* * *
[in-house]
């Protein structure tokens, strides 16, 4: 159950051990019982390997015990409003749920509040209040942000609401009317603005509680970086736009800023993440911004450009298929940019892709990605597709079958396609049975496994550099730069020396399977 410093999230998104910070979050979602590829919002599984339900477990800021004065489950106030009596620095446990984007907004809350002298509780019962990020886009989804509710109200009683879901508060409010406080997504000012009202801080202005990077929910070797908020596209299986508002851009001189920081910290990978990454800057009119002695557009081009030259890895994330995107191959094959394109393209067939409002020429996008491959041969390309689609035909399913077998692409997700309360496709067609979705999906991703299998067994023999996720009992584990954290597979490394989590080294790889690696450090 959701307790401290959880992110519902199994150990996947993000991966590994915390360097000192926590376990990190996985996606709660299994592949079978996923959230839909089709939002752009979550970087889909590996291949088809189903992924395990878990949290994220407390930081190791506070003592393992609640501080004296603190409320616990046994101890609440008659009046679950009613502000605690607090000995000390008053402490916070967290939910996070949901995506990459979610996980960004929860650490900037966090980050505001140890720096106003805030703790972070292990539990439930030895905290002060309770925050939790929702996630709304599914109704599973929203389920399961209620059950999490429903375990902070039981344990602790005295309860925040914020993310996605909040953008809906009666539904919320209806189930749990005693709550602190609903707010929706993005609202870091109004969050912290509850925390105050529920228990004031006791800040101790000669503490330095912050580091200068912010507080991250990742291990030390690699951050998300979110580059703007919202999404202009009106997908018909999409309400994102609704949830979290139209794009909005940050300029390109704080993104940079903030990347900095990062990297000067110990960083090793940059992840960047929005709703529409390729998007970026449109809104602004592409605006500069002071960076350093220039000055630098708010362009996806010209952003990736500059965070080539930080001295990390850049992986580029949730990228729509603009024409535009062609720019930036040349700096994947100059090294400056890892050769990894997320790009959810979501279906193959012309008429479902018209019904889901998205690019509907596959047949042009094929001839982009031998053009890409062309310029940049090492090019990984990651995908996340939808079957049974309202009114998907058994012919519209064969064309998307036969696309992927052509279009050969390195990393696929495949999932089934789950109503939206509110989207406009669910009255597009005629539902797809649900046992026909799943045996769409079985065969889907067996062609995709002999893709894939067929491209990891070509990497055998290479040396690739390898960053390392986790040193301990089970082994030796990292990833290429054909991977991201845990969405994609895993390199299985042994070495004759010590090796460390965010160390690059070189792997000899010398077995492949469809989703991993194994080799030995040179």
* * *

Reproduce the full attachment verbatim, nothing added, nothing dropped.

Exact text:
[in-house]
């Protein structure tokens, strides 16, 4: 159950051990019982390997015990409003749920509040209040942000609401009317603005509680970086736009800023993440911004450009298929940019892709990605597709079958396609049975496994550099730069020396399977 410093999230998104910070979050979602590829919002599984339900477990800021004065489950106030009596620095446990984007907004809350002298509780019962990020886009989804509710109200009683879901508060409010406080997504000012009202801080202005990077929910070797908020596209299986508002851009001189920081910290990978990454800057009119002695557009081009030259890895994330995107191959094959394109393209067939409002020429996008491959041969390309689609035909399913077998692409997700309360496709067609979705999906991703299998067994023999996720009992584990954290597979490394989590080294790889690696450090 959701307790401290959880992110519902199994150990996947993000991966590994915390360097000192926590376990990190996985996606709660299994592949079978996923959230839909089709939002752009979550970087889909590996291949088809189903992924395990878990949290994220407390930081190791506070003592393992609640501080004296603190409320616990046994101890609440008659009046679950009613502000605690607090000995000390008053402490916070967290939910996070949901995506990459979610996980960004929860650490900037966090980050505001140890720096106003805030703790972070292990539990439930030895905290002060309770925050939790929702996630709304599914109704599973929203389920399961209620059950999490429903375990902070039981344990602790005295309860925040914020993310996605909040953008809906009666539904919320209806189930749990005693709550602190609903707010929706993005609202870091109004969050912290509850925390105050529920228990004031006791800040101790000669503490330095912050580091200068912010507080991250990742291990030390690699951050998300979110580059703007919202999404202009009106997908018909999409309400994102609704949830979290139209794009909005940050300029390109704080993104940079903030990347900095990062990297000067110990960083090793940059992840960047929005709703529409390729998007970026449109809104602004592409605006500069002071960076350093220039000055630098708010362009996806010209952003990736500059965070080539930080001295990390850049992986580029949730990228729509603009024409535009062609720019930036040349700096994947100059090294400056890892050769990894997320790009959810979501279906193959012309008429479902018209019904889901998205690019509907596959047949042009094929001839982009031998053009890409062309310029940049090492090019990984990651995908996340939808079957049974309202009114998907058994012919519209064969064309998307036969696309992927052509279009050969390195990393696929495949999932089934789950109503939206509110989207406009669910009255597009005629539902797809649900046992026909799943045996769409079985065969889907067996062609995709002999893709894939067929491209990891070509990497055998290479040396690739390898960053390392986790040193301990089970082994030796990292990833290429054909991977991201845990969405994609895993390199299985042994070495004759010590090796460390965010160390690059070189792997000899010398077995492949469809989703991993194994080799030995040179």